Island in desperate need of more blood donors
Young residents are being urged to donate blood to prevent shortages and save lives.
Bermuda's pool of donors is aging and the number of people giving grows smaller every year, Dr Eyitayo Fakunle, consultant haematologist at King Edward VII Memorial Hospital, warned today.
He said the number of young donors on the Island trailed behind the worldwide average.
“Globally, 38 percent of donors are under the age of 25. In Bermuda, less than four percent of donors are under 25,” he said.
“Every year we lose a number of senior donors.”
A need for donors of all ages was also highlighted — only two percent of Bermuda's eligible population donates, which is a small number compared with the six percent average in other developed countries.
Dr Fakunle said efforts to encourage donors, especially young ones, would continue and he hoped the efforts of long-term donors would act as an inspiration.
Specific praise and recognition was given to three retiring blood donors who have all given blood for between 16 and 29 years — Geoffrey Flint, Rudolph Dowling and Jill Moniz.
Health Minister Jeanne Atherden also emphasised the need for more blood donors as she launched World Blood Donor Week for Bermuda.
This year's theme is ‘Give Blood for those who give life: safe blood for saving mothers' and highlights that new mothers are among the range of people who may need a transfusion — it's not only accidents or surgeries that require blood stocks.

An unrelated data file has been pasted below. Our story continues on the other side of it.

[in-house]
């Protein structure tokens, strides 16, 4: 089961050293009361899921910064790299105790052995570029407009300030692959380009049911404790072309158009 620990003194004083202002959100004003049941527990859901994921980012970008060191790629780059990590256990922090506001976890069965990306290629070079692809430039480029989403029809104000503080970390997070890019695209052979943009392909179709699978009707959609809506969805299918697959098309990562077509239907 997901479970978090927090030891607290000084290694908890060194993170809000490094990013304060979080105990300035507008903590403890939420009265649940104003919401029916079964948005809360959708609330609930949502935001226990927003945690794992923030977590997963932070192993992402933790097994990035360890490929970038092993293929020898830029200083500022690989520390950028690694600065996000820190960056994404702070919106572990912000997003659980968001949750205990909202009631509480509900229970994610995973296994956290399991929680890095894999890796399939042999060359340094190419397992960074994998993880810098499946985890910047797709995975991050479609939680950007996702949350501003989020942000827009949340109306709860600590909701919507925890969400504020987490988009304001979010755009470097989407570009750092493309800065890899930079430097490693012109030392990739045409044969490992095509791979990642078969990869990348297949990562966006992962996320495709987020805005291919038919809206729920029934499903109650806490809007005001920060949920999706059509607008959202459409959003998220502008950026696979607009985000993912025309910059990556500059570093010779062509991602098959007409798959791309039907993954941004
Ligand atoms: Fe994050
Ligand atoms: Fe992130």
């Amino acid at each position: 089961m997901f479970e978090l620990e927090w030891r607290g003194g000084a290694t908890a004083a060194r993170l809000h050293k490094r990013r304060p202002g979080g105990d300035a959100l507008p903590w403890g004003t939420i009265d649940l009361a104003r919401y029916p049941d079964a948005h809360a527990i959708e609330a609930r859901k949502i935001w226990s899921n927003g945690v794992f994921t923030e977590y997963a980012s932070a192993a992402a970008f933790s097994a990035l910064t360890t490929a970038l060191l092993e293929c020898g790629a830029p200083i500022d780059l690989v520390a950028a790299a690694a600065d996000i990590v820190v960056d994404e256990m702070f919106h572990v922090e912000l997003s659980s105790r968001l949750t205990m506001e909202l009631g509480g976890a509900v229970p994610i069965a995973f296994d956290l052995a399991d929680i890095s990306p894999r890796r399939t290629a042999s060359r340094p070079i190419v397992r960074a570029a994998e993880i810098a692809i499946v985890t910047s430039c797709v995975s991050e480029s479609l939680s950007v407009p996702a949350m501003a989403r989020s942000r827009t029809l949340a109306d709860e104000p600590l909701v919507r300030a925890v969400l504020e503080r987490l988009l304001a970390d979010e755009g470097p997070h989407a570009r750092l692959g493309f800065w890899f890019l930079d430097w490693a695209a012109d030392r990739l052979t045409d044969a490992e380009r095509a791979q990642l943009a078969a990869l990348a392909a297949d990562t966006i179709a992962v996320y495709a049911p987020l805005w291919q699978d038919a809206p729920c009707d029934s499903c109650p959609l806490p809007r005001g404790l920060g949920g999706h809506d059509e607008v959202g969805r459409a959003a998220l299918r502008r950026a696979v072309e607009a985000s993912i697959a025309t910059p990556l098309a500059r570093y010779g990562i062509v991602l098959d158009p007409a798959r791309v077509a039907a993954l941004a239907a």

Minister Atherden said: “Mothers and babies can also need blood.
“Complications in labour are rare but they do happen. This can happen in an emergency situation during labour, if there is a haemorrhage.
“It can be very hard to gain new donors who regularly donate.
“We hope to encourage more members of the community to step up.”
A new mother who received a vital transfusion repeated the minister's plea for donors and highlighted the importance of available blood.
Nicole Brockington said blood donors “saved my life” after the birth of her daughter in March this year.
She suffered excessive blood loss during delivery which left her feeling “unsteady, immobile and feeble . . . even breastfeeding was a task”.
“Nicole said: “Immediately after the transfusion I felt rejuvenated. I had experienced a reinvigorated force that allowed me to jump right back into motherhood and love my newborn in the way she deserved.
“This was all possible because someone took the time out of their day to donate blood to save another person's life.”
Christine Virgil, clinical director of maternity at KEMH, said about 1.8 percent of the total number of patients who had a transfusion last year were mothers.
“When complications arise it can happen unexpectedly and is often very scary,” she said.
“I hope people are inspired to donate blood if they know their donations help save the lives of mothers and their babies in Bermuda.”
Those wishing to donate should call KEMH on 236-5067 or e-mail email@example.com.
It takes just 30 minutes to donate and parking is available at the hospital for donors.